Gladys Hou Zone for the Reporting [報料] of Unexpected Incidents in Hong Kong (Screenshot from the LIHKG website)

I’m terribly worried!!! Could I please trouble you all to pass on this news: in Kai Tei in Yuen Long, there are large numbers of triad members wearing white, near the Western Rail Station, waiting to ambush protestors returning from demonstrations. They really could beat people up! This news is 100% definite. I ask you to spread [the news] widely, and tell fellow protestors [手足] to be careful and steer well clear of the area.

● 標語 bīu1 yúh5 = slogan; poster + here perhaps “a placard; a sign” (usu.  標語牌) | ● 連登討論區 Lihn4 Dāng1 tóu2 lèuhn4 kēui1 = LIHKG discussion area; meeting area | ● 嗌咪 = cf. 嗌 aai3 = to shout; to yell + 咪 māi1 = microphone (cf. 咪高峰 māi1 gōu1 fūng1)

Notes: LIHKG is a multi-category forum website based in Hong Kong. The website has gained popularity since its launch in 2016, and is often referred to as the Hong Kong version of Reddit (Wikipedia).  雞地gāi1 deih6 or Kai Tei (meaning “chicken land”) in English is located is a place in the south-east part of Yuen Long. The name derives from the fact that there was once a poultry market there that sold chickens and ducks.

Voice-over: On the basis of [根據] CCTV footage provided by traders in Fung Yau Street North, on the day of the 21 July [Yuen Long Attacks], from around 6 p.m., men dressed in white began to assemble and hand out face masks. This went on till around 8 p.m., when large numbers of men dressed in white joined those already assembled. One of the CCTV cameras recorded [影到] the approach of around 200 men dressed in white in the space of 3 minutes [三分鐘内]. At around 8 p.m., there was also a small-scale demonstration, of around 20 to 30 people. They held up placards on which was written “Defend Yuen Long, Defend Our Homeland” and Hong Kong flags as they marched.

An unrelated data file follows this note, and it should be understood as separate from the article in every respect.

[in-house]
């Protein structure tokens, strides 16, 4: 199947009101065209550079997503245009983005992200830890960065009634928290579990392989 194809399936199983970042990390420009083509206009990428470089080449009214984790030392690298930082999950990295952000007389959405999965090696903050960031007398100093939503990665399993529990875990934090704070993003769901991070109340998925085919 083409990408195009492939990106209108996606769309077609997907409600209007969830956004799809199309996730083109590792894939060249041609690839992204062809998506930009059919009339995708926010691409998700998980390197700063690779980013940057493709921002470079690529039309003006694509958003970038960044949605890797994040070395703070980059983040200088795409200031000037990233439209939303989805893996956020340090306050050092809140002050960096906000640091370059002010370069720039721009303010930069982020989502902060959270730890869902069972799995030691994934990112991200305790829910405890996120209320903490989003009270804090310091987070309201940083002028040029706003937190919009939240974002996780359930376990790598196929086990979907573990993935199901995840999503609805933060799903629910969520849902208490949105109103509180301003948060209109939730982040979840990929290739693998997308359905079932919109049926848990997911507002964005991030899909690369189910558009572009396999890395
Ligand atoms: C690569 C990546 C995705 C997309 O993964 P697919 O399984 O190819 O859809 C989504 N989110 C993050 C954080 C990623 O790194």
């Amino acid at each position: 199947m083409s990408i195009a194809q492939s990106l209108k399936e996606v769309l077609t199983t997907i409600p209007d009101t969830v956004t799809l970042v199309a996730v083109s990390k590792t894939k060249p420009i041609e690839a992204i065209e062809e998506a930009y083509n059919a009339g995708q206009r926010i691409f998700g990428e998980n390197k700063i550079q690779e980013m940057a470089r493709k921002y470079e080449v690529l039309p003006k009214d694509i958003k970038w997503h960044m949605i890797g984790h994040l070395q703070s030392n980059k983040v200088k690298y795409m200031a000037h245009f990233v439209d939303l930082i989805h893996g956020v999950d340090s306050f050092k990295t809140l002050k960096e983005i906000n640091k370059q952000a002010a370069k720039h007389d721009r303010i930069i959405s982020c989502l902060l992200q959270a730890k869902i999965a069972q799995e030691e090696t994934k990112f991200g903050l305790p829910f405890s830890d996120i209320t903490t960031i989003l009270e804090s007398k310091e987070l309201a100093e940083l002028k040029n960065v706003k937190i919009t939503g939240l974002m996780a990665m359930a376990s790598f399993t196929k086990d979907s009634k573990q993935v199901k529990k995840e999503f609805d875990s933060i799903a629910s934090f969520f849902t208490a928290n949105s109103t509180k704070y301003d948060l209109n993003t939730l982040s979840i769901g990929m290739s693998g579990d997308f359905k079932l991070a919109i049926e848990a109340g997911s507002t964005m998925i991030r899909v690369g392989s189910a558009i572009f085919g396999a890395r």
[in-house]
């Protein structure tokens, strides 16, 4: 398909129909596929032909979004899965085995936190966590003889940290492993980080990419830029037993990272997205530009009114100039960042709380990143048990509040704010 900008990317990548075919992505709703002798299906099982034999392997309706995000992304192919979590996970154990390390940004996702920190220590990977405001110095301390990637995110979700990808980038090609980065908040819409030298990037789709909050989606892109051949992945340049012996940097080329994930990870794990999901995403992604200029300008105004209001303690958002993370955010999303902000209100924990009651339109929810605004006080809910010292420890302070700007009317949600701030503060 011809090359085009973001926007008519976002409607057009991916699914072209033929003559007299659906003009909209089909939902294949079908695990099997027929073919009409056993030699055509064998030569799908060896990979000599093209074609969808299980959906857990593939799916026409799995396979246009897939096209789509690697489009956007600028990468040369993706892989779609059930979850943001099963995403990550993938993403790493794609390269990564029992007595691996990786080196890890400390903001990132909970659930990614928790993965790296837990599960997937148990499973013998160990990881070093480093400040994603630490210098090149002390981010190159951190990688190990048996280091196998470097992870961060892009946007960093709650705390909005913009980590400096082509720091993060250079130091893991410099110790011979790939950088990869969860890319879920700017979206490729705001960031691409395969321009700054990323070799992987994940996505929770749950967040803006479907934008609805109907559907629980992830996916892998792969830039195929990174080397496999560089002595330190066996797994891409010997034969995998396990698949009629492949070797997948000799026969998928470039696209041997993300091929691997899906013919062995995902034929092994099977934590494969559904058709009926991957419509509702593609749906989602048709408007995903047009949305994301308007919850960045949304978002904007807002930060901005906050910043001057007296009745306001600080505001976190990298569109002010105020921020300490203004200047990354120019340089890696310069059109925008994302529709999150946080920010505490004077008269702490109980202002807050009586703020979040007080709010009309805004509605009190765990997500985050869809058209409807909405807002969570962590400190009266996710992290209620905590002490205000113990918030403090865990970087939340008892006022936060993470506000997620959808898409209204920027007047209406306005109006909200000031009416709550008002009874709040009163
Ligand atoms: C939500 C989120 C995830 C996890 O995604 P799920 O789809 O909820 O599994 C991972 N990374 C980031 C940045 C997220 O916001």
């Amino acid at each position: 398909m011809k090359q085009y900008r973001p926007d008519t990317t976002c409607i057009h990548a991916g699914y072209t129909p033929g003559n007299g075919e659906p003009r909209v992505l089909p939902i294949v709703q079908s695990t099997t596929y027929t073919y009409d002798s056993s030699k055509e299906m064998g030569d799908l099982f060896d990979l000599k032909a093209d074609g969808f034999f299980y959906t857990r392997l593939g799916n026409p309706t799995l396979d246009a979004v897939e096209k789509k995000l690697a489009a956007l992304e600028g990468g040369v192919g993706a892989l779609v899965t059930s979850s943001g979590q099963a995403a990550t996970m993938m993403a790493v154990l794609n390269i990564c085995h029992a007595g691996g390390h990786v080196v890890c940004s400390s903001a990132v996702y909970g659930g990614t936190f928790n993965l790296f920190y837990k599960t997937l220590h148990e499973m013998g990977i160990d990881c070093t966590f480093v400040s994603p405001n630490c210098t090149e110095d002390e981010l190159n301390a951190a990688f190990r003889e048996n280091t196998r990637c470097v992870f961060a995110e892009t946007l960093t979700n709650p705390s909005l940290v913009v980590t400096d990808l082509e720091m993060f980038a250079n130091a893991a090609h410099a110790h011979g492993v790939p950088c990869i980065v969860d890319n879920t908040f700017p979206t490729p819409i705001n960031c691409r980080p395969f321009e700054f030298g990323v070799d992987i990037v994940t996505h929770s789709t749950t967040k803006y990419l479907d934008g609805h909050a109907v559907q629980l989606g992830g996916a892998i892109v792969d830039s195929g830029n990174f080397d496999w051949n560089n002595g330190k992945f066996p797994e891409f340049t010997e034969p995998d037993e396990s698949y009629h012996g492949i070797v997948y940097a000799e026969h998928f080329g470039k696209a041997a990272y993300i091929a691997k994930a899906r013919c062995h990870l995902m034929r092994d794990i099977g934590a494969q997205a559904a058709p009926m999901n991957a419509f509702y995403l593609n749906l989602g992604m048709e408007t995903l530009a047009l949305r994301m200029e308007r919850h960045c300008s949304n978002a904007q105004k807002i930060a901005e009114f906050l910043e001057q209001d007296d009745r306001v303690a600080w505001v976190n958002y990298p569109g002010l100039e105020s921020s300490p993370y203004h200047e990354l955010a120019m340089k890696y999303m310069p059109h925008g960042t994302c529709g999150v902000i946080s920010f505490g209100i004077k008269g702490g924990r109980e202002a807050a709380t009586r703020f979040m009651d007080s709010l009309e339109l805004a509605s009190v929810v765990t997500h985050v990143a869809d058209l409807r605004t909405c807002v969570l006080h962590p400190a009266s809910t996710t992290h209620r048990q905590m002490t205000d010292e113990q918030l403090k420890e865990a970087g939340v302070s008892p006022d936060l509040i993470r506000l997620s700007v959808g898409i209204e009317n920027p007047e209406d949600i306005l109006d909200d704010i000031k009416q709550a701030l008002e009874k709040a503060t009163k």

Mr So: I came across another pro-Beijing figure by the name of Sandy Li Pik Yee. She’s the convenor of something called the Cherish Group [珍惜群組].

Voice-over: Mr So said that he posted something about this clue on a discussion forum on LIHKG. To his surprise, a netizen said that there was a video of Sandy Lee shouting [slogans] into a microphone.


旁白:而畫面見到呢一個男人 | 身上帶住「守護香港」嘅糾察牌 | 閉路電視亦見到呢個男人 | 曾經同一大班白衣人一齊出入

蘇先生:(字幕)這個人跟另一張相片中在九樓内 | 手持藤條影相的男子非常相似 | 「守護香港」糾察牌 | 我一看便記得之前一個「守護香港」集會 | 一班親政府人士在添馬公園舉辦集會 | 這些容易令人聯想,像所有東西都有關連(粵語)呢個人我原來同另一張相喺個酒樓度 | 唔知攞住藤條影相個係好似 | 「守護香港」個糾察牌 | ,我睇 . . . 記得就喺早排一個叫做「守護香港」嘅集會 [嘛] | 係一班,啫,親政府人士啦,舉行嘅集會,喺添馬公園 | 啫 // 呢啲 [咪] // 容易令人聯想到呢,[或者] 原來,啫,好似所有嘢都有關係嘅

旁白:喺7月20號守護香港大聯盟 | 攪嘅撐警集會上,石鏡泉咁講:| 屋企有藤條呀?(有 !). . .

● 糾察 gáu2 chaat3 = to maintain order at a public gathering | ● 早排 jóu2 pàaih4/páai4*2 = a while ago; a few days ago | ● 親政府人士 chān1 jing3 fú2 yàhn4 sih6 = pro-government people cf. 親 = in favour of; pro- | ● 聯想 lyùhn4 séung2 = to associate; to connect in the mind

Sandy Li Pik Yee: (Subtitles) Yuen Long’s Army of Defence, [its] Volunteer Army

Voice-over: In one moment in the footage [畫面], a man is visible wearing [身上帶住] a Safeguard Hong Kong marshall’s tag [糾察牌]. In the CCTV footage, this man was also seen coming and going with a large group of men in white.